Through God we are all one

By Patrick Carolan

Patrick Carolan is a Catholic Activist and served as Franciscan Action Network’s Executive Director from 2010-2019. His views do not necessarily reflect the views of the Franciscan Action Network

Patrick Carolan

Christians recently celebrated the feast of St Francis of Assisi. We can learn many things from the life and stories of St Francis. Stories that tell us about his encounter with the Sultan Al-Kamal or his embrace of the leper. Perhaps the most important lesson we can learn is from his vision of a world where we are all connected, through God we are all one. Francis viewed all creation as his brothers and sisters. He didn’t see the leper or a Muslim as the ‘other.’ As is the case with most of our holy women and men, we have a tendency to objectively sanitize and place them on a pedestal, while forgetting and/or ignoring the message they teach us. One key concept in every major religion whether it be Islam, Christianity, Sikh, Hindu or Judaism, is the belief in welcoming the stranger. Francis would never have considered anyone a stranger. He would have thought of them as a child of God, his sister whom he has just met. He would welcome them, feed them, and care for them.

We have recently experienced a migration of thousands upon thousands of people from Afghanistan. For a long time, Afghanistan has been a pawn in the global power struggle between super powers. It is a beautiful country that was the birthplace of the great Sufi mystic and poet Rumi. Rumi lived shortly after Francis and it is thought that they were both influenced by the Sufi mystic Shams Tabriz. Rumi, like Francis, believed that all creation was connected through God. They believed in welcoming and helping all God’s creatures in whatever difficulty they found themselves. Ironically Franciscans were sometimes referred to as Christian Sufis by Muslims.

In America we have seen the influx of around 95,000 of our brothers and sisters. They are scattered throughout the country at various refugee camps. In the past some Americans have been generous in traveling to other countries to help at refugee camps. This is the first time in a long time that we have set up refugee camps in our own country. For the past few weeks I have been volunteering at one such camp. The camp has over 5000 of my brothers and sisters. Many came with nothing but the clothes on their backs. Many are separated from family members. They speak Pashto or Dari with a few speaking some English. Each morning as I arrive at the camp I am greeted with the traditional greeting of ‘a-Salaam’ with a bow of the head and a touch to the heart. Though many of the boys that I am working with follow that up with a high five and ‘What’s up.’ A young boy told me his story about how he was in school on the day that Kabul fell. He managed to connect with his uncle and cousins and get to the airport. He came here with only the clothes on his back. His shoes are a pair of sandals that are falling apart and held together by tape. His family is still in Afghanistan. Despite all that he has been through he is filled with laughter and joy. He speaks a little English so he helps teach the other children who do not speak any English. I heard the story of a young man who is married with one daughter. He has a master’s degree. Despite the fact that he has lost everything, he has a contagious smile. I am trying to teach him English while he teaches me Pashto.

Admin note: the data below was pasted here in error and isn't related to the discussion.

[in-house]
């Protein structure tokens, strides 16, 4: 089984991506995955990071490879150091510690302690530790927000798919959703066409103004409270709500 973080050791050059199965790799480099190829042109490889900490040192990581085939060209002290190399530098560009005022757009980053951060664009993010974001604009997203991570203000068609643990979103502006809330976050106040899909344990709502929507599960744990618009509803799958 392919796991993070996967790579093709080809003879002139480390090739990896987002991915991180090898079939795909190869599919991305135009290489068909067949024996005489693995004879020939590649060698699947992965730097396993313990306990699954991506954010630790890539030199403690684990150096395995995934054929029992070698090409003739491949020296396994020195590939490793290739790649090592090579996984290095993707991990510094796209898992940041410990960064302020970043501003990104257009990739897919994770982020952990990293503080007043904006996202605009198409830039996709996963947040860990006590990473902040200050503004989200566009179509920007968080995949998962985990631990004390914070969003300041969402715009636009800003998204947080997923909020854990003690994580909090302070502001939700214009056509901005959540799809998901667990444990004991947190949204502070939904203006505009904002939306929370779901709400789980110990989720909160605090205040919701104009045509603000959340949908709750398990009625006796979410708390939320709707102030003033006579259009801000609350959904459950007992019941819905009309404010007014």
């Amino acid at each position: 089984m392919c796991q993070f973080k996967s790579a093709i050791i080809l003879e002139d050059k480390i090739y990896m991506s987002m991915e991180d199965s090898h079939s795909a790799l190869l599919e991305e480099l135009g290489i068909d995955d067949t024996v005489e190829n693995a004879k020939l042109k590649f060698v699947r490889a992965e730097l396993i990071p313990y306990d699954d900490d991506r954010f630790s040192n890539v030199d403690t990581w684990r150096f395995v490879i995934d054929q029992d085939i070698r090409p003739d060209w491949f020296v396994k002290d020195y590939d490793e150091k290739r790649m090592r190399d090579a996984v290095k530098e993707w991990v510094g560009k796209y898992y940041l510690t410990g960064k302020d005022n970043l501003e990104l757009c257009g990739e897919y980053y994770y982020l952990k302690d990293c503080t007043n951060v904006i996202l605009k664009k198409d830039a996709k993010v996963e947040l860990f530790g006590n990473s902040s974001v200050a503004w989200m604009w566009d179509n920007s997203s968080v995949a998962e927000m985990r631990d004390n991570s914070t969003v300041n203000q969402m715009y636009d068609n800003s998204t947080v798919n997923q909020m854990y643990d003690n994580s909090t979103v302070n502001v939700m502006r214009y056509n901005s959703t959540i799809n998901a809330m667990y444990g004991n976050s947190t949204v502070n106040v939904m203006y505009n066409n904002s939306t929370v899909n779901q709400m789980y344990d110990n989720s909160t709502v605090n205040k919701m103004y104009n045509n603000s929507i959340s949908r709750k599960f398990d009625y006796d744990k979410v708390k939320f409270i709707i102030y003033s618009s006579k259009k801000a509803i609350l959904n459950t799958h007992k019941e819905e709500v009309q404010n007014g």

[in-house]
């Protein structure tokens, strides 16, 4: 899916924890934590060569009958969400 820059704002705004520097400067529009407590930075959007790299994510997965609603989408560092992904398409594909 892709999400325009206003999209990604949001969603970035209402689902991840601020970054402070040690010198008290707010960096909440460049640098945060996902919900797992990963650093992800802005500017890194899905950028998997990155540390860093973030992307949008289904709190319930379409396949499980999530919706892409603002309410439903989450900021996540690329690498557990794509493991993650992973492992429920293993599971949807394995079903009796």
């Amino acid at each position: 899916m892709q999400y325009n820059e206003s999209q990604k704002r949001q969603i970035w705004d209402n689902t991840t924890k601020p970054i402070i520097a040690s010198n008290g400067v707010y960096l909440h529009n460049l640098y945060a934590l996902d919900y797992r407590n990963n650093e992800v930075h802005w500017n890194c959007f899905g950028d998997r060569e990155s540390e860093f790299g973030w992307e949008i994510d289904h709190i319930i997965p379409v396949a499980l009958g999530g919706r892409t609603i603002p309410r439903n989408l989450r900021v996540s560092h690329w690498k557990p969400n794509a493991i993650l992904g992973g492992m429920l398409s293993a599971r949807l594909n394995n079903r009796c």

I could be overwhelmed by their stories and feel like what can I as one person do. But each evening I remember the story of the young girl walking along the beach. It was right after a major storm so thousands upon thousands of starfish had washed up and were stranded on the sand. The young girl was walking along picking them up one at a time and throwing them back into the water. A man came by and said, “What you are doing is foolish, you cannot possibly save all the starfish.” The young girl picked up a starfish, threw it into the water and replied, “Maybe not but at least I saved that one.”

We are living in a perilous time. God’s beautiful creation is being destroyed by our arrogance. The covid virus is ravishing communities. Our geo-political policies have caused famine, disease and hunger. In every nation the wealthy continue to hoard their wealth while the poor go hungry. We stopped believing in that core principle of welcoming the stranger and started building walls to separate us. The 20th century Catholic priest and one of the founders of the eco-spirituality movement, Thomas Barry once said: “We will go into the future as a single sacred community or we will all perish in the desert.” To go forward as a single sacred community, all we need to do is go back to those two 13th century mystics and poets Francis of Assisi and Rumi.

Peace and All Good.

Published in: on October 23, 2021 at 10:30 am  Comments (1)  

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One CommentLeave a comment

  1. Thank you Patrick, so well said and so true. Peace

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